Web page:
Comedy!• In 1917, Arbuckle formed his own production company (Comique Film Corporation) with producer Joseph Schenck which afforded more creative control, hiring Buster Keaton to star in his first film The Butcher Boy (1917)• By 1919, he had secured at $3 million/3-year contract with Paramount Pictures - the first multi- year, multi-million dollar deal for a Hollywood studio. It is little mentioned that Arbuckle mentored and aided Buster Keaton and Charlie Chaplin as they entered the film business, before his own downfall in the early 1920s
Comedy!• The popularity of Charlie Chaplin as the Tramp soared in movies after his initial films with Keystone, Essanay, and Mutual.• As already stated, he co-founded United Artists studios in 1919 with Mary Pickford, D. W. Griffith, and Douglas Fairbanks.• His first silent feature film was First Nationals 6-reel The Kid (1921) (with child star Jackie Coogan), in which he portrayed the Tramp in an attempt to save an abandoned and orphaned child. (35 year old Chaplin married his underage, 16 year-old The Kid co- star Lita Grey in 1924)
The Birth Of The Talkies • By the late 1920s, the art of silent film had become remarkably mature. • Although called silents, they were never really silent but accompanied by sound organs, gramophone discs, musicians, sound effects specialists, live actors who delivered dialogue, and even full-scale orchestras. • There would be two competing sound or recording systems developed during the early talkie period: sound-on-disc, and sound-on-film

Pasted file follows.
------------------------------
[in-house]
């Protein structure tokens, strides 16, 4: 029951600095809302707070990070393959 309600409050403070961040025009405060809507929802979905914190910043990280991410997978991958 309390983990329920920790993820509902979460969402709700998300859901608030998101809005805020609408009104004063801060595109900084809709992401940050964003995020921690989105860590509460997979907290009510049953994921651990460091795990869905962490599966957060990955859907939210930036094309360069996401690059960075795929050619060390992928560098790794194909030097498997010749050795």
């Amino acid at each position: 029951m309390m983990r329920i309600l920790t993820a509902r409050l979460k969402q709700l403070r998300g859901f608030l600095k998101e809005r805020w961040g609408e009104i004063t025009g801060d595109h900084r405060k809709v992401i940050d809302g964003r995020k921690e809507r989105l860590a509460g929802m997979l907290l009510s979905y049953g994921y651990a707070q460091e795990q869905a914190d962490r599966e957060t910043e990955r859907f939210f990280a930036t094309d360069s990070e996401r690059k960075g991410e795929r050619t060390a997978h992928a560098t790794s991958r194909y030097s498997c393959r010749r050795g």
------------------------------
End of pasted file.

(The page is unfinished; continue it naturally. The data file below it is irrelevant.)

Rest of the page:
The Birth Of The Talkies• In 1925-26, America technologically revolutionized the entire industry, with the formation of the Vitaphone Company (a subsidiary created by Warner Bros. and Western Electric).• Warner Bros. launched sound and talking pictures, with Bell Telephone Laboratory researchers, by developing a revolutionary synchronized sound system called Vitaphone (a short-lived sound-on- disc process developed in 1925 that quickly became obsolete by 1931).
The Birth Of The Talkies• This process allowed sound to be recorded on a phonograph record that was electronically linked and synchronized with the film projector - but it was destined to be faulty due to inherent synchronization problems.• Originally, Warner Bros. intended to use the system to record only music and sound effects - not dialogue.• The process was first used for short one- and two-reel films, mostly comedies and vaudeville acts• The first feature-length film with synchronized Vitaphone sound effects and musical soundtrack (canned music and sound effects recorded on large wax discs), but without spoken dialogue, was Warner Bros. romantic swashbuckler adventure Don Juan (1926)